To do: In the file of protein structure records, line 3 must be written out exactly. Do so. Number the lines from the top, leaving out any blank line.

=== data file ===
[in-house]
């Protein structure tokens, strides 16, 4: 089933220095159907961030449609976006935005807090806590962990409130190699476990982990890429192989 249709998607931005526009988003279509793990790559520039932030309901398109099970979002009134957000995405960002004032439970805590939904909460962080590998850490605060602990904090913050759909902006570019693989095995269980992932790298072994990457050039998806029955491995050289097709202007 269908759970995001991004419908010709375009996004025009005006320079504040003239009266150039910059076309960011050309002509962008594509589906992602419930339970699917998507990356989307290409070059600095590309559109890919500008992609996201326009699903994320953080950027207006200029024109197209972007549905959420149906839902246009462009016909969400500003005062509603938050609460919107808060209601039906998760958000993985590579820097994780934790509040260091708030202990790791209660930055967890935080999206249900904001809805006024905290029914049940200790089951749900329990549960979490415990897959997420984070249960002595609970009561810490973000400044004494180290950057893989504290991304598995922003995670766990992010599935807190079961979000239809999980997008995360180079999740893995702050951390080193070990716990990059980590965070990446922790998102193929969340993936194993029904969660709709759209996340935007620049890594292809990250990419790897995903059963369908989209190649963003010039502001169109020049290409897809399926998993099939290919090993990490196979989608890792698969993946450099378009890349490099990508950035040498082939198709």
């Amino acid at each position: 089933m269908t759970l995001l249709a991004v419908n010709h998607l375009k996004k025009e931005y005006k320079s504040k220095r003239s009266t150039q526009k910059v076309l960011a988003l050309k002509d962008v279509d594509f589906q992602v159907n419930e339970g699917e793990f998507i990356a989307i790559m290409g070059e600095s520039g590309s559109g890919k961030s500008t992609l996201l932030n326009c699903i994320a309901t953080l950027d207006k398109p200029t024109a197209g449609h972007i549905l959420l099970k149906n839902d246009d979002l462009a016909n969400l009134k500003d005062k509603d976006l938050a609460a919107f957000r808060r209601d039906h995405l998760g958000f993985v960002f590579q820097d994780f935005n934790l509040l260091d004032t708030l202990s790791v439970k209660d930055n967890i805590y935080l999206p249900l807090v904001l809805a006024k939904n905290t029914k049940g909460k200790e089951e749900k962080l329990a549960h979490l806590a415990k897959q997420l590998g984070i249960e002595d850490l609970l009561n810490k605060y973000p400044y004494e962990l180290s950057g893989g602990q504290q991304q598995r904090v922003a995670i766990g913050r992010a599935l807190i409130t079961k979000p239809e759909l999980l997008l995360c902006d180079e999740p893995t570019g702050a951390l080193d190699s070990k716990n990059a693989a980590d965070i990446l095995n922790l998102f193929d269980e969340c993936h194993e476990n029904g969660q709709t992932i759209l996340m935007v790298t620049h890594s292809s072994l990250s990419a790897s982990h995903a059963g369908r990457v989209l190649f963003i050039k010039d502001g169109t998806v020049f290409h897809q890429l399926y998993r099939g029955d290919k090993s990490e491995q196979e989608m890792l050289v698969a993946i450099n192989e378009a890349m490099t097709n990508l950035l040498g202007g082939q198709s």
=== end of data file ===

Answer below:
């Amino acid at each position: 089933m269908t759970l995001l249709a991004v419908n010709h998607l375009k996004k025009e931005y005006k320079s504040k220095r003239s009266t150039q526009k910059v076309l960011a988003l050309k002509d962008v279509d594509f589906q992602v159907n419930e339970g699917e793990f998507i990356a989307i790559m290409g070059e600095s520039g590309s559109g890919k961030s500008t992609l996201l932030n326009c699903i994320a309901t953080l950027d207006k398109p200029t024109a197209g449609h972007i549905l959420l099970k149906n839902d246009d979002l462009a016909n969400l009134k500003d005062k509603d976006l938050a609460a919107f957000r808060r209601d039906h995405l998760g958000f993985v960002f590579q820097d994780f935005n934790l509040l260091d004032t708030l202990s790791v439970k209660d930055n967890i805590y935080l999206p249900l807090v904001l809805a006024k939904n905290t029914k049940g909460k200790e089951e749900k962080l329990a549960h979490l806590a415990k897959q997420l590998g984070i249960e002595d850490l609970l009561n810490k605060y973000p400044y004494e962990l180290s950057g893989g602990q504290q991304q598995r904090v922003a995670i766990g913050r992010a599935l807190i409130t079961k979000p239809e759909l999980l997008l995360c902006d180079e999740p893995t570019g702050a951390l080193d190699s070990k716990n990059a693989a980590d965070i990446l095995n922790l998102f193929d269980e969340c993936h194993e476990n029904g969660q709709t992932i759209l996340m935007v790298t620049h890594s292809s072994l990250s990419a790897s982990h995903a059963g369908r990457v989209l190649f963003i050039k010039d502001g169109t998806v020049f290409h897809q890429l399926y998993r099939g029955d290919k090993s990490e491995q196979e989608m890792l050289v698969a993946i450099n192989e378009a890349m490099t097709n990508l950035l040498g202007g082939q198709s």